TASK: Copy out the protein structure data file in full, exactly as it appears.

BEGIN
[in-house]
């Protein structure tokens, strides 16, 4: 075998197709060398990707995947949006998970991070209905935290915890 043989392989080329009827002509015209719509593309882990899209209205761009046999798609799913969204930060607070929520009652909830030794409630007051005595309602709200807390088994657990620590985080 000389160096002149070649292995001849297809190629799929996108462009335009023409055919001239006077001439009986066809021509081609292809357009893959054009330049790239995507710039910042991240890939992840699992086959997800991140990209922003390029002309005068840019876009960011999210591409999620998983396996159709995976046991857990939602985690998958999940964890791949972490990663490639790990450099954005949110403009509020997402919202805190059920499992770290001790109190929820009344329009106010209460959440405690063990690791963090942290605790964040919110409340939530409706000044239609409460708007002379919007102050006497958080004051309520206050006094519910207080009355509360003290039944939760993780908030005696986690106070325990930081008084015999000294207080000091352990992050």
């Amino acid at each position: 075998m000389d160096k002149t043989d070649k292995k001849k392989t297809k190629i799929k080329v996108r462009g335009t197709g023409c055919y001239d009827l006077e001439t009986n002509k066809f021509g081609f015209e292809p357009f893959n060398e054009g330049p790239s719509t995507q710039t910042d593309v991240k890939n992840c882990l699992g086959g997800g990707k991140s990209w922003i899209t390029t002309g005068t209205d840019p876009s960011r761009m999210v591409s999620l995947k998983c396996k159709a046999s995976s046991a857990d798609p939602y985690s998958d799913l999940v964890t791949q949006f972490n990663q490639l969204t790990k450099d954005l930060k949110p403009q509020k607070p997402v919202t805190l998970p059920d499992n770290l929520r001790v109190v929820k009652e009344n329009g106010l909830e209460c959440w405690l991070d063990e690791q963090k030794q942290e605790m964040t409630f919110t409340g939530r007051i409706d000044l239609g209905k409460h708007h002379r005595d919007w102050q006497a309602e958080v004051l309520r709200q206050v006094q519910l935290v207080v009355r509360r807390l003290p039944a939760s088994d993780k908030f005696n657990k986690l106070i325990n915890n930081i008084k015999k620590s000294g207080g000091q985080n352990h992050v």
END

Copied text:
[in-house]
């Protein structure tokens, strides 16, 4: 075998197709060398990707995947949006998970991070209905935290915890 043989392989080329009827002509015209719509593309882990899209209205761009046999798609799913969204930060607070929520009652909830030794409630007051005595309602709200807390088994657990620590985080 000389160096002149070649292995001849297809190629799929996108462009335009023409055919001239006077001439009986066809021509081609292809357009893959054009330049790239995507710039910042991240890939992840699992086959997800991140990209922003390029002309005068840019876009960011999210591409999620998983396996159709995976046991857990939602985690998958999940964890791949972490990663490639790990450099954005949110403009509020997402919202805190059920499992770290001790109190929820009344329009106010209460959440405690063990690791963090942290605790964040919110409340939530409706000044239609409460708007002379919007102050006497958080004051309520206050006094519910207080009355509360003290039944939760993780908030005696986690106070325990930081008084015999000294207080000091352990992050």
């Amino acid at each position: 075998m000389d160096k002149t043989d070649k292995k001849k392989t297809k190629i799929k080329v996108r462009g335009t197709g023409c055919y001239d009827l006077e001439t009986n002509k066809f021509g081609f015209e292809p357009f893959n060398e054009g330049p790239s719509t995507q710039t910042d593309v991240k890939n992840c882990l699992g086959g997800g990707k991140s990209w922003i899209t390029t002309g005068t209205d840019p876009s960011r761009m999210v591409s999620l995947k998983c396996k159709a046999s995976s046991a857990d798609p939602y985690s998958d799913l999940v964890t791949q949006f972490n990663q490639l969204t790990k450099d954005l930060k949110p403009q509020k607070p997402v919202t805190l998970p059920d499992n770290l929520r001790v109190v929820k009652e009344n329009g106010l909830e209460c959440w405690l991070d063990e690791q963090k030794q942290e605790m964040t409630f919110t409340g939530r007051i409706d000044l239609g209905k409460h708007h002379r005595d919007w102050q006497a309602e958080v004051l309520r709200q206050v006094q519910l935290v207080v009355r509360r807390l003290p039944a939760s088994d993780k908030f005696n657990k986690l106070i325990n915890n930081i008084k015999k620590s000294g207080g000091q985080n352990h992050v």